*Germans: Bavaria south of the Donau is an area once inhabitated by East Germanic tribes that settled along the upper Donau like Ostrogoths, who were assimilated into the Bajuvarians after the fall of the Ostrogothic Kingdom. The city of Worms also was the location of the first Burgundian kingdom. And the area around Mainz was inhabitated by Vandals in the early 5th century, right before they crossed the Rhine. Remaining groups of the 2 tribes (Vandals and Burgundians) were assimilated into other Western Germanic tribes.

*Austrians: Austria has been inhabitated by many Eastern Germanic tribes in the Early Middle Ages : Rugians that created a kingdom in north of the Donau, Gepids that settled in west Austria (in Roman times known as Pannonia), Scirians that wandered with Odocar to southeast Austria, Heruli that incorporated a little bit of northeast Austria into their kingdom in south Slovakia and Ostrogoths that went back after the fall of their kingdom. All these Eastern Germanic tribes got assimilated into the Bajuvarians.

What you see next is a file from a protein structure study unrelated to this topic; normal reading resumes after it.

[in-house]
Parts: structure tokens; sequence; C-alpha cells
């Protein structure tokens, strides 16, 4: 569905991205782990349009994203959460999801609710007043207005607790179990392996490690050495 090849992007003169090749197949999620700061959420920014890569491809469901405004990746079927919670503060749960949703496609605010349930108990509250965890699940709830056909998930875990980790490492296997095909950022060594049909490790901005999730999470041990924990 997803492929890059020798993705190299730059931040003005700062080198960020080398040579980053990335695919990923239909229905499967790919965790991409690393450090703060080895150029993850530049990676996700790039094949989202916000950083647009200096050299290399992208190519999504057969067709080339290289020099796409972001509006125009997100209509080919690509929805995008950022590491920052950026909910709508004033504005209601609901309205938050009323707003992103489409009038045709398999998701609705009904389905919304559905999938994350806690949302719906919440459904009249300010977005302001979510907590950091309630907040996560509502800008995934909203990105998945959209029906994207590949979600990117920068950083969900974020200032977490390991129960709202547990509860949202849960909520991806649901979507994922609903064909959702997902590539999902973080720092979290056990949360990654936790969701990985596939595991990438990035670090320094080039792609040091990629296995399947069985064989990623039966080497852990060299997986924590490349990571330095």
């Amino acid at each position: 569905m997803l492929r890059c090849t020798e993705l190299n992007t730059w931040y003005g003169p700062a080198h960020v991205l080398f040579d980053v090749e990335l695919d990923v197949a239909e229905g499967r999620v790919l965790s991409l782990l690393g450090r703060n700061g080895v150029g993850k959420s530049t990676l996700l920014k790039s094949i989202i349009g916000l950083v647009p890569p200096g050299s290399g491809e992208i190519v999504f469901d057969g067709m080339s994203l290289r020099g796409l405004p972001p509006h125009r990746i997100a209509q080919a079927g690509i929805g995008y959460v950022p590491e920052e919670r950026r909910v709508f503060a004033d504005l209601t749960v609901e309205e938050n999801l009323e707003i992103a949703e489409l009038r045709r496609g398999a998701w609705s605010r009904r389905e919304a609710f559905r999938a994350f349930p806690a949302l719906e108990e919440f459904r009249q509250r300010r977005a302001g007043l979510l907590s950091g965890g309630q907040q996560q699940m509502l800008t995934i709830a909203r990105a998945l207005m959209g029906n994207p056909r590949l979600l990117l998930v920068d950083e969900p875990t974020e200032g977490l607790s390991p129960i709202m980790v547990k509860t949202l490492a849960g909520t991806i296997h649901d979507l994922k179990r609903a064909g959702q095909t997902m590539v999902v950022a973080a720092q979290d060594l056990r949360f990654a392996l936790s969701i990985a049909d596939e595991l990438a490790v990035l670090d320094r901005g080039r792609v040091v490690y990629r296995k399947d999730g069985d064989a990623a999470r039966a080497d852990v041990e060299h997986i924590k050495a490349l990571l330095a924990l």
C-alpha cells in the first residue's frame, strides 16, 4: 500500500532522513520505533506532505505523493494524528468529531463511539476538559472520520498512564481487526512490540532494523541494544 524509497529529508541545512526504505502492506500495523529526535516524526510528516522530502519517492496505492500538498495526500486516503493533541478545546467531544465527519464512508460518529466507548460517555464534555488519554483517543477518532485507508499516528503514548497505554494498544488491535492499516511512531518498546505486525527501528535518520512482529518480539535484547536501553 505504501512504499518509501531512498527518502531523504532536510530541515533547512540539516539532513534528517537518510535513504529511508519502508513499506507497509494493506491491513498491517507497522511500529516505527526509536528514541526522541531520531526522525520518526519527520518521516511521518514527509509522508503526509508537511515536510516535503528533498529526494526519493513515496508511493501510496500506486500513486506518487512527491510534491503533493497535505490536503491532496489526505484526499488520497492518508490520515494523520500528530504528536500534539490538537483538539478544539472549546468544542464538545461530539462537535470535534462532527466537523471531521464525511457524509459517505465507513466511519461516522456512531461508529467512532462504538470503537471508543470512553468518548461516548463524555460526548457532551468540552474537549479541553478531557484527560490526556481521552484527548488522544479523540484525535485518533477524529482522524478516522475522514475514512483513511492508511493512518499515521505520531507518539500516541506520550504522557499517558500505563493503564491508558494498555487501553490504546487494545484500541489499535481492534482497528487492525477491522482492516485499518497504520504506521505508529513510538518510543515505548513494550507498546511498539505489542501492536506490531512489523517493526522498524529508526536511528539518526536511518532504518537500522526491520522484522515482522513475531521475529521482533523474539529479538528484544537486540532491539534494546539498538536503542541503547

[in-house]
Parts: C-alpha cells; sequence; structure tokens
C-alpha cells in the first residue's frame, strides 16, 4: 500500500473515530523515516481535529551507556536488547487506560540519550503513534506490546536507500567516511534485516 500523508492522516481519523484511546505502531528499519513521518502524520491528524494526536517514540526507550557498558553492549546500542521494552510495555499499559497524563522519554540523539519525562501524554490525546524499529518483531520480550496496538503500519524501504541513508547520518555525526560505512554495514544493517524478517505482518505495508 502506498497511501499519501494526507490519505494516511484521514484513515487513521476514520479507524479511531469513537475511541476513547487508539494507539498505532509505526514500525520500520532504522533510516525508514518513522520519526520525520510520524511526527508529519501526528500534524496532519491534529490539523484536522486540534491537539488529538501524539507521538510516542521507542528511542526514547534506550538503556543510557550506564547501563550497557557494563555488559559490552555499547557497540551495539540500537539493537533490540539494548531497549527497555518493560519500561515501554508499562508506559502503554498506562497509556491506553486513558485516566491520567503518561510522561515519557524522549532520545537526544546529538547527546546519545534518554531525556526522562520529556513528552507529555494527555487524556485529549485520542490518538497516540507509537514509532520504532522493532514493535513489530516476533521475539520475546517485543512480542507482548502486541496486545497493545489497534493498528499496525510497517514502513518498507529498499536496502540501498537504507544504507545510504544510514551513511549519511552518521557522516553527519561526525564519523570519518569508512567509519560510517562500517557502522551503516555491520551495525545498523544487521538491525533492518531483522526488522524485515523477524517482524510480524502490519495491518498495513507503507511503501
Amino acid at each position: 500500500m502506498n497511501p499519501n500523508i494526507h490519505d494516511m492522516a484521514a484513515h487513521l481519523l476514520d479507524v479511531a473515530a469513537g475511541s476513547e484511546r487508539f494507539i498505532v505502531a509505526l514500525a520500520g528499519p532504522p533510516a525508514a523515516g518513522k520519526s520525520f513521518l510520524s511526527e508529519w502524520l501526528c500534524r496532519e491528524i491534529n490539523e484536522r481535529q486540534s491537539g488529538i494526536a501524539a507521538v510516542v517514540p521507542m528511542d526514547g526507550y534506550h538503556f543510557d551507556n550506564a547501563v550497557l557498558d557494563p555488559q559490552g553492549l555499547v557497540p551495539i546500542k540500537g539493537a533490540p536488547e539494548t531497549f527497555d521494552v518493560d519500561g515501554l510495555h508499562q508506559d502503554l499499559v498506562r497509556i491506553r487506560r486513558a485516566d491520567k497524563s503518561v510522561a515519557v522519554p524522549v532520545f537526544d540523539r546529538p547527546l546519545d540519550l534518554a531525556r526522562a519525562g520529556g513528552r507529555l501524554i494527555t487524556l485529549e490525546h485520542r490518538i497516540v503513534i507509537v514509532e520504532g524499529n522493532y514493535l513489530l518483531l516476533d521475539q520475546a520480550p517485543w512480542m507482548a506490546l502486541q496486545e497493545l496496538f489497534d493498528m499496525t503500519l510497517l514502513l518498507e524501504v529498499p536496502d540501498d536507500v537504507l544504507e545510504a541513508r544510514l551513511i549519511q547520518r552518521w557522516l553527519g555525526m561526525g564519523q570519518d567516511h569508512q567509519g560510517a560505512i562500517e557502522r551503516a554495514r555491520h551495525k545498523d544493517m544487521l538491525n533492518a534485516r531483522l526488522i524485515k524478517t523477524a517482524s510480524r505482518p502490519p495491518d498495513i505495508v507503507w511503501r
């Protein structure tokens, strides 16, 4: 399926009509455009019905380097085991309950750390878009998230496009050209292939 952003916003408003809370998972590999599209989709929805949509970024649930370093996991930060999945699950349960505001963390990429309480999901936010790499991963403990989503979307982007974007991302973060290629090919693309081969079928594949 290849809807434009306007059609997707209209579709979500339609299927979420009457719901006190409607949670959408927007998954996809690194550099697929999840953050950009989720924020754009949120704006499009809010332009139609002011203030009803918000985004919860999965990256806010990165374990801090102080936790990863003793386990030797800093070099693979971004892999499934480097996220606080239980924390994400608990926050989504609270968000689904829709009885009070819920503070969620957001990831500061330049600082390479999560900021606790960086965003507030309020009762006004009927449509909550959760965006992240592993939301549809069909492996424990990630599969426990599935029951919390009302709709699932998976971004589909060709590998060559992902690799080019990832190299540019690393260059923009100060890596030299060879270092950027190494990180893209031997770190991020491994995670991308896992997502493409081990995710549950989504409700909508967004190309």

*German Switzers: The Rhone valley has been a major region of Burgundian settlement and the second Burgundian kingdom. People of this region (in German Switzerland) are mainly descended from Allamanii and Burgundians.

ee also

* North Germanic tribes
* West Germanic tribes

Notes and references

Wikimedia Foundation. 2010.

Look at other dictionaries:

  • East Germanic languages — Infobox Language family name=East Germanic altname=Gothic region=Eastern Europe familycolor=Indo European fam1=Indo European fam2=Germanic child1=Gothic child2=Crimean Gothic child3=Vandalic child4=Burgundian The East Germanic languages are a… …   Wikipedia

  • East Germanic languages — Introduction  group of long extinct Germanic languages once spoken by Germanic tribes located between the middle Oder and the Vistula. History       According to historical tradition, at least some of the Germanic tribes migrated to the mouth of… …   Universalium

  • West Germanic tribes — Germanic tribes (750BC 1AD)The West Germanic tribes were Germanic peoples who spoke the branch of Germanic languages known as West Germanic languages.They appear to be derived from the Jastorf culture, a Pre Roman Iron Age offshoot of the Nordic… …   Wikipedia